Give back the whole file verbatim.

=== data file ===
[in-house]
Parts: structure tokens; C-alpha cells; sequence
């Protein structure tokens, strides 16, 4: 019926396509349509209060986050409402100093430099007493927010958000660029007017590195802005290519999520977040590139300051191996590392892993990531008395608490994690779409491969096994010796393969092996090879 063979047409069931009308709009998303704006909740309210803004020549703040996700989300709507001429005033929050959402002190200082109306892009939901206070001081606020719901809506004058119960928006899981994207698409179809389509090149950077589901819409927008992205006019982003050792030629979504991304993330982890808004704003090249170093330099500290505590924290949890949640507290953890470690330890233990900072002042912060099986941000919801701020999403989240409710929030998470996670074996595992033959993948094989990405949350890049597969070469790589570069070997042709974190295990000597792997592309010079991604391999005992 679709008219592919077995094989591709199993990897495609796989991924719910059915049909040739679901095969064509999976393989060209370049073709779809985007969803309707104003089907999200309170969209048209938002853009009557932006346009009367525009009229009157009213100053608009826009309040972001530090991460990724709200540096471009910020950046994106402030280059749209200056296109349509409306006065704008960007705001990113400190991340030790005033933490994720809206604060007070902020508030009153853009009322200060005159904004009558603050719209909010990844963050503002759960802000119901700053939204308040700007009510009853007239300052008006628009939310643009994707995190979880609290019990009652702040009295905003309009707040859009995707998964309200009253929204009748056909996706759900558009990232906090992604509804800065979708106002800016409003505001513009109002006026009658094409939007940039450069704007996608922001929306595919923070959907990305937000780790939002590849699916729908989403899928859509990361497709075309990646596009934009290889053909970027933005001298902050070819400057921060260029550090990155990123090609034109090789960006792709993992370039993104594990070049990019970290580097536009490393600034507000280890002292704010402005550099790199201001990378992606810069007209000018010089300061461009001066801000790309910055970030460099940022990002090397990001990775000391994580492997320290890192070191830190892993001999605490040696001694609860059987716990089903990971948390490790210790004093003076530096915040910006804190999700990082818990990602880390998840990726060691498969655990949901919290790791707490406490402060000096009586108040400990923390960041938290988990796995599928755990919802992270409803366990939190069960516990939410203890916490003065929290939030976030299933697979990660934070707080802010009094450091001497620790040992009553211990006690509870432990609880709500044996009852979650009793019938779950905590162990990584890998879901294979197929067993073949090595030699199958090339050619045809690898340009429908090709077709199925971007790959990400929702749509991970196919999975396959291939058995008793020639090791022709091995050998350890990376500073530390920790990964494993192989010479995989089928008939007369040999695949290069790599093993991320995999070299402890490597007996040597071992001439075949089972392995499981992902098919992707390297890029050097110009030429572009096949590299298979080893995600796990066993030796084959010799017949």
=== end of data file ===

[in-house]
Parts: structure tokens; C-alpha cells; sequence
């Protein structure tokens, strides 16, 4: 019926396509349509209060986050409402100093430099007493927010958000660029007017590195802005290519999520977040590139300051191996590392892993990531008395608490994690779409491969096994010796393969092996090879 063979047409069931009308709009998303704006909740309210803004020549703040996700989300709507001429005033929050959402002190200082109306892009939901206070001081606020719901809506004058119960928006899981994207698409179809389509090149950077589901819409927008992205006019982003050792030629979504991304993330982890808004704003090249170093330099500290505590924290949890949640507290953890470690330890233990900072002042912060099986941000919801701020999403989240409710929030998470996670074996595992033959993948094989990405949350890049597969070469790589570069070997042709974190295990000597792997592309010079991604391999005992 679709008219592919077995094989591709199993990897495609796989991924719910059915049909040739679901095969064509999976393989060209370049073709779809985007969803309707104003089907999200309170969209048209938002853009009557932006346009009367525009009229009157009213100053608009826009309040972001530090991460990724709200540096471009910020950046994106402030280059749209200056296109349509409306006065704008960007705001990113400190991340030790005033933490994720809206604060007070902020508030009153853009009322200060005159904004009558603050719209909010990844963050503002759960802000119901700053939204308040700007009510009853007239300052008006628009939310643009994707995190979880609290019990009652702040009295905003309009707040859009995707998964309200009253929204009748056909996706759900558009990232906090992604509804800065979708106002800016409003505001513009109002006026009658094409939007940039450069704007996608922001929306595919923070959907990305937000780790939002590849699916729908989403899928859509990361497709075309990646596009934009290889053909970027933005001298902050070819400057921060260029550090990155990123090609034109090789960006792709993992370039993104594990070049990019970290580097536009490393600034507000280890002292704010402005550099790199201001990378992606810069007209000018010089300061461009001066801000790309910055970030460099940022990002090397990001990775000391994580492997320290890192070191830190892993001999605490040696001694609860059987716990089903990971948390490790210790004093003076530096915040910006804190999700990082818990990602880390998840990726060691498969655990949901919290790791707490406490402060000096009586108040400990923390960041938290988990796995599928755990919802992270409803366990939190069960516990939410203890916490003065929290939030976030299933697979990660934070707080802010009094450091001497620790040992009553211990006690509870432990609880709500044996009852979650009793019938779950905590162990990584890998879901294979197929067993073949090595030699199958090339050619045809690898340009429908090709077709199925971007790959990400929702749509991970196919999975396959291939058995008793020639090791022709091995050998350890990376500073530390920790990964494993192989010479995989089928008939007369040999695949290069790599093993991320995999070299402890490597007996040597071992001439075949089972392995499981992902098919992707390297890029050097110009030429572009096949590299298979080893995600796990066993030796084959010799017949």